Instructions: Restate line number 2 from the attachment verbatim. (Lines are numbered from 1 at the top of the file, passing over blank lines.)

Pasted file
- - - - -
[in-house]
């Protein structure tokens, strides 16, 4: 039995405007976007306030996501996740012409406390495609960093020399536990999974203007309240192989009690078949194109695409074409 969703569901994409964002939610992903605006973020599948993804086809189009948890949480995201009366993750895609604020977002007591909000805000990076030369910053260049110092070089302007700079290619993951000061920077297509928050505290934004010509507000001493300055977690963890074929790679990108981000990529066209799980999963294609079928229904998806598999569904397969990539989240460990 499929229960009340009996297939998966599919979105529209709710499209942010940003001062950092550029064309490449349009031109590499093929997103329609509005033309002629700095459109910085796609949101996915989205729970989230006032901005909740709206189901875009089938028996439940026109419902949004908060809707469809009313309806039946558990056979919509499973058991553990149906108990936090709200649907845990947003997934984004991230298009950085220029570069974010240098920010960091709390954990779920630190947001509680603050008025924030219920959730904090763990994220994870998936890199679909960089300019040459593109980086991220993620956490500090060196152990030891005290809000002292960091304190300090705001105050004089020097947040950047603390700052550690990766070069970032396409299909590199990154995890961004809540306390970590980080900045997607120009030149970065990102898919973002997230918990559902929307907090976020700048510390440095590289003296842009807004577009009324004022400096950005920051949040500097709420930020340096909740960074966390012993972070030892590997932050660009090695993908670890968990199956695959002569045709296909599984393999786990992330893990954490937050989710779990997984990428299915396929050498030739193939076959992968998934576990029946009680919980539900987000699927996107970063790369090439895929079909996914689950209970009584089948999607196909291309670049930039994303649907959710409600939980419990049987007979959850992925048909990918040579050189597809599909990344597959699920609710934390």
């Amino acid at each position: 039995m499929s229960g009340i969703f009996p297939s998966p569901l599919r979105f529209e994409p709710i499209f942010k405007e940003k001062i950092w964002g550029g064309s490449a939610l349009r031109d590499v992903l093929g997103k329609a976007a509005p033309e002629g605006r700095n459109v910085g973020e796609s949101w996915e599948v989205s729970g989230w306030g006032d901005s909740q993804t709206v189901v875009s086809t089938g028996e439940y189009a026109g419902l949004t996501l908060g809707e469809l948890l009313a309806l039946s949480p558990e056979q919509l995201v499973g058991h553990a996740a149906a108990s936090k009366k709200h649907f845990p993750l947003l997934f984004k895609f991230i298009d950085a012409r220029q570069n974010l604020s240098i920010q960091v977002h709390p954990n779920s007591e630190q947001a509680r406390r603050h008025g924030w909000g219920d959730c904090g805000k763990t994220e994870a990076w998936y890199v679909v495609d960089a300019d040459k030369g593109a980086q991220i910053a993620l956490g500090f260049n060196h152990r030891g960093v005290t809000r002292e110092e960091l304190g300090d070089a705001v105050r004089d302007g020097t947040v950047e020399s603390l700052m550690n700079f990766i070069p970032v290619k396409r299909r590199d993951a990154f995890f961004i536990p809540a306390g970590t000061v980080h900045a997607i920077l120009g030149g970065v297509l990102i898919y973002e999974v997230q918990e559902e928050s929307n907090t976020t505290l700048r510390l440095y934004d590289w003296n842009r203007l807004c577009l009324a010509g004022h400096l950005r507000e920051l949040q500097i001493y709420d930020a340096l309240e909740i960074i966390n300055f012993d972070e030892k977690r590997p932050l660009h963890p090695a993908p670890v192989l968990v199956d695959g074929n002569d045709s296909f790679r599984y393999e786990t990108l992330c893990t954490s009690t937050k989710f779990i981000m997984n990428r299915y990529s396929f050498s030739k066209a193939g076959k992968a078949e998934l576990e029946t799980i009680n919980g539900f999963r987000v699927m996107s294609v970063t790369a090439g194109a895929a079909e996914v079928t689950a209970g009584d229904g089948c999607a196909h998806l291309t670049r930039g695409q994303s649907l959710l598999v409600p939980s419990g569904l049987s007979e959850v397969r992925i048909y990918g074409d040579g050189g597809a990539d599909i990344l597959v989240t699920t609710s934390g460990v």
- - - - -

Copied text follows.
């Protein structure tokens, strides 16, 4: 039995405007976007306030996501996740012409406390495609960093020399536990999974203007309240192989009690078949194109695409074409 969703569901994409964002939610992903605006973020599948993804086809189009948890949480995201009366993750895609604020977002007591909000805000990076030369910053260049110092070089302007700079290619993951000061920077297509928050505290934004010509507000001493300055977690963890074929790679990108981000990529066209799980999963294609079928229904998806598999569904397969990539989240460990 499929229960009340009996297939998966599919979105529209709710499209942010940003001062950092550029064309490449349009031109590499093929997103329609509005033309002629700095459109910085796609949101996915989205729970989230006032901005909740709206189901875009089938028996439940026109419902949004908060809707469809009313309806039946558990056979919509499973058991553990149906108990936090709200649907845990947003997934984004991230298009950085220029570069974010240098920010960091709390954990779920630190947001509680603050008025924030219920959730904090763990994220994870998936890199679909960089300019040459593109980086991220993620956490500090060196152990030891005290809000002292960091304190300090705001105050004089020097947040950047603390700052550690990766070069970032396409299909590199990154995890961004809540306390970590980080900045997607120009030149970065990102898919973002997230918990559902929307907090976020700048510390440095590289003296842009807004577009009324004022400096950005920051949040500097709420930020340096909740960074966390012993972070030892590997932050660009090695993908670890968990199956695959002569045709296909599984393999786990992330893990954490937050989710779990997984990428299915396929050498030739193939076959992968998934576990029946009680919980539900987000699927996107970063790369090439895929079909996914689950209970009584089948999607196909291309670049930039994303649907959710409600939980419990049987007979959850992925048909990918040579050189597809599909990344597959699920609710934390």